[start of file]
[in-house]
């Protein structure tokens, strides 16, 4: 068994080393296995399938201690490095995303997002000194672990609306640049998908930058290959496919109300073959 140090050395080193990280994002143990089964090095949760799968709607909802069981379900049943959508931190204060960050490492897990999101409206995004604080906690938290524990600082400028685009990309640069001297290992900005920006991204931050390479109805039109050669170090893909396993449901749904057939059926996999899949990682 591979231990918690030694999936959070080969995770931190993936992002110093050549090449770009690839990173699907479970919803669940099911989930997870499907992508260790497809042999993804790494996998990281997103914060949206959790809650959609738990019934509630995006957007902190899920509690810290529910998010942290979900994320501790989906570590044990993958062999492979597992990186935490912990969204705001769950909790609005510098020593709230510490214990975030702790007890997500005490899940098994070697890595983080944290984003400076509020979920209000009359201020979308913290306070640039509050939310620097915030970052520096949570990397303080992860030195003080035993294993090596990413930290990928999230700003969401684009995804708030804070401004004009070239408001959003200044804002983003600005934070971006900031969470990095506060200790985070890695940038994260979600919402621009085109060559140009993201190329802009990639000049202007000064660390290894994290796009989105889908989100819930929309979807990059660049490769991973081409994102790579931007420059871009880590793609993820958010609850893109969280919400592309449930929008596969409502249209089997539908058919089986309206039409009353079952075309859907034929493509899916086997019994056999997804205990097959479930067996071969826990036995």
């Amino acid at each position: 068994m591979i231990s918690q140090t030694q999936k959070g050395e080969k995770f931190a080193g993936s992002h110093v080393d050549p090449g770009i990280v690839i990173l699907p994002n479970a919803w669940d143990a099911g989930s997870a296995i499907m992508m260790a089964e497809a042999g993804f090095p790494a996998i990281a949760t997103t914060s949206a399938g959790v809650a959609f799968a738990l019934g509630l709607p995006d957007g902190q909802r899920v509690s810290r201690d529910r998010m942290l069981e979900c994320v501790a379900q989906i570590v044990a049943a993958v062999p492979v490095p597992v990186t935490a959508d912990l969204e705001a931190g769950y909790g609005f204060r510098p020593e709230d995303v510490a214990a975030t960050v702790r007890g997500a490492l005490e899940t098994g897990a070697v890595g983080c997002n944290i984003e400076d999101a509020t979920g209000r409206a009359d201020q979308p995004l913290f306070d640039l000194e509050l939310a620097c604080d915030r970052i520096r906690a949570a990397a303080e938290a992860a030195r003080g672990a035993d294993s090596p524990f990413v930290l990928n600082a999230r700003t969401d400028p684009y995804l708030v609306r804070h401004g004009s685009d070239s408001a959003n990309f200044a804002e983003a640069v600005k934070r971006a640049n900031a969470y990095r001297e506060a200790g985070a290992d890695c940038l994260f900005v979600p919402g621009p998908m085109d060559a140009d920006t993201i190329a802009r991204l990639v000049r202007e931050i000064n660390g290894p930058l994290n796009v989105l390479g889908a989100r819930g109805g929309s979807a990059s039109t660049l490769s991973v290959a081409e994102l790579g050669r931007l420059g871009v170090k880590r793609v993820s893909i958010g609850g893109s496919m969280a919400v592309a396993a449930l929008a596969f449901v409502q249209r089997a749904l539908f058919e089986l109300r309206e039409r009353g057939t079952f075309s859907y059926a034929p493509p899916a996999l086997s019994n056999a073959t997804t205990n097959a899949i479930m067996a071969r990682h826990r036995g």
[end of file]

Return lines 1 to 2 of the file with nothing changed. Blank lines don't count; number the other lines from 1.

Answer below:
[in-house]
């Protein structure tokens, strides 16, 4: 068994080393296995399938201690490095995303997002000194672990609306640049998908930058290959496919109300073959 140090050395080193990280994002143990089964090095949760799968709607909802069981379900049943959508931190204060960050490492897990999101409206995004604080906690938290524990600082400028685009990309640069001297290992900005920006991204931050390479109805039109050669170090893909396993449901749904057939059926996999899949990682 591979231990918690030694999936959070080969995770931190993936992002110093050549090449770009690839990173699907479970919803669940099911989930997870499907992508260790497809042999993804790494996998990281997103914060949206959790809650959609738990019934509630995006957007902190899920509690810290529910998010942290979900994320501790989906570590044990993958062999492979597992990186935490912990969204705001769950909790609005510098020593709230510490214990975030702790007890997500005490899940098994070697890595983080944290984003400076509020979920209000009359201020979308913290306070640039509050939310620097915030970052520096949570990397303080992860030195003080035993294993090596990413930290990928999230700003969401684009995804708030804070401004004009070239408001959003200044804002983003600005934070971006900031969470990095506060200790985070890695940038994260979600919402621009085109060559140009993201190329802009990639000049202007000064660390290894994290796009989105889908989100819930929309979807990059660049490769991973081409994102790579931007420059871009880590793609993820958010609850893109969280919400592309449930929008596969409502249209089997539908058919089986309206039409009353079952075309859907034929493509899916086997019994056999997804205990097959479930067996071969826990036995």